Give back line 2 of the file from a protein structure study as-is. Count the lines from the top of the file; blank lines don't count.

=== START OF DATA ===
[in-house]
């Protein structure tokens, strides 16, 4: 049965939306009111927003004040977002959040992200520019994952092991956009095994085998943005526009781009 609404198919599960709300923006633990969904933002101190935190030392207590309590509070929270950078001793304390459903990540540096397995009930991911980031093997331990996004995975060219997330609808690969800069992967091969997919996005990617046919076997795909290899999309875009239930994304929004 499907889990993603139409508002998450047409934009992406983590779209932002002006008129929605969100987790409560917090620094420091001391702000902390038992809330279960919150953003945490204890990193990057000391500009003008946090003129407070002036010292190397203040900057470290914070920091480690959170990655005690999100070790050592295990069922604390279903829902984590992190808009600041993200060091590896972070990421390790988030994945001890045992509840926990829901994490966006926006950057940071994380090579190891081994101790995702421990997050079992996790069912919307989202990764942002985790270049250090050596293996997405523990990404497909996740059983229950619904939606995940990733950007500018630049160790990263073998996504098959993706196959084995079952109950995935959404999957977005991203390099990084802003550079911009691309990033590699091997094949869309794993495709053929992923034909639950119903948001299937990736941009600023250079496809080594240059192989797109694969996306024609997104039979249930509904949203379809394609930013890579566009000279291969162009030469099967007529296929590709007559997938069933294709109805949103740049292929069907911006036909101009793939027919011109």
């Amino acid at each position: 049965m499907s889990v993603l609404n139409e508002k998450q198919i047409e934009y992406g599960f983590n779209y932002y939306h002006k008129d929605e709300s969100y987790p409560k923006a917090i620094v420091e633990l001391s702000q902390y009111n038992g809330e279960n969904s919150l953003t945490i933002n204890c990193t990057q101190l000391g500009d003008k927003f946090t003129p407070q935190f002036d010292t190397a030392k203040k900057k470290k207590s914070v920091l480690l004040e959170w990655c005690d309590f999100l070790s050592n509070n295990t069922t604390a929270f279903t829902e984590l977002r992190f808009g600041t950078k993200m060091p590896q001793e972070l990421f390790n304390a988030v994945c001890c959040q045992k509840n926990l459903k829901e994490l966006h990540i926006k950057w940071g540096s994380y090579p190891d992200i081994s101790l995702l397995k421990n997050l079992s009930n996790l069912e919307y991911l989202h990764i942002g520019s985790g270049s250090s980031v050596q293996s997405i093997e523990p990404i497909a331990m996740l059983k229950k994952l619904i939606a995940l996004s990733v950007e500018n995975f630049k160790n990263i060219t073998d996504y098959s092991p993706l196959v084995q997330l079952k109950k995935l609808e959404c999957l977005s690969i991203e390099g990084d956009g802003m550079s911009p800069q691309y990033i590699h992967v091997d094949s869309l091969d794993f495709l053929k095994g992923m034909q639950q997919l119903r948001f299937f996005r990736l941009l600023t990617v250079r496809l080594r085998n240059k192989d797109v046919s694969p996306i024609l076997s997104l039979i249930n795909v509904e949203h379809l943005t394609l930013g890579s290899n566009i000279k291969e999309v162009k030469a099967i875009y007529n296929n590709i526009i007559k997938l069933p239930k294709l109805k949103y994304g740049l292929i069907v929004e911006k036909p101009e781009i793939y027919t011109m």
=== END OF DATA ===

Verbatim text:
């Protein structure tokens, strides 16, 4: 049965939306009111927003004040977002959040992200520019994952092991956009095994085998943005526009781009 609404198919599960709300923006633990969904933002101190935190030392207590309590509070929270950078001793304390459903990540540096397995009930991911980031093997331990996004995975060219997330609808690969800069992967091969997919996005990617046919076997795909290899999309875009239930994304929004 499907889990993603139409508002998450047409934009992406983590779209932002002006008129929605969100987790409560917090620094420091001391702000902390038992809330279960919150953003945490204890990193990057000391500009003008946090003129407070002036010292190397203040900057470290914070920091480690959170990655005690999100070790050592295990069922604390279903829902984590992190808009600041993200060091590896972070990421390790988030994945001890045992509840926990829901994490966006926006950057940071994380090579190891081994101790995702421990997050079992996790069912919307989202990764942002985790270049250090050596293996997405523990990404497909996740059983229950619904939606995940990733950007500018630049160790990263073998996504098959993706196959084995079952109950995935959404999957977005991203390099990084802003550079911009691309990033590699091997094949869309794993495709053929992923034909639950119903948001299937990736941009600023250079496809080594240059192989797109694969996306024609997104039979249930509904949203379809394609930013890579566009000279291969162009030469099967007529296929590709007559997938069933294709109805949103740049292929069907911006036909101009793939027919011109």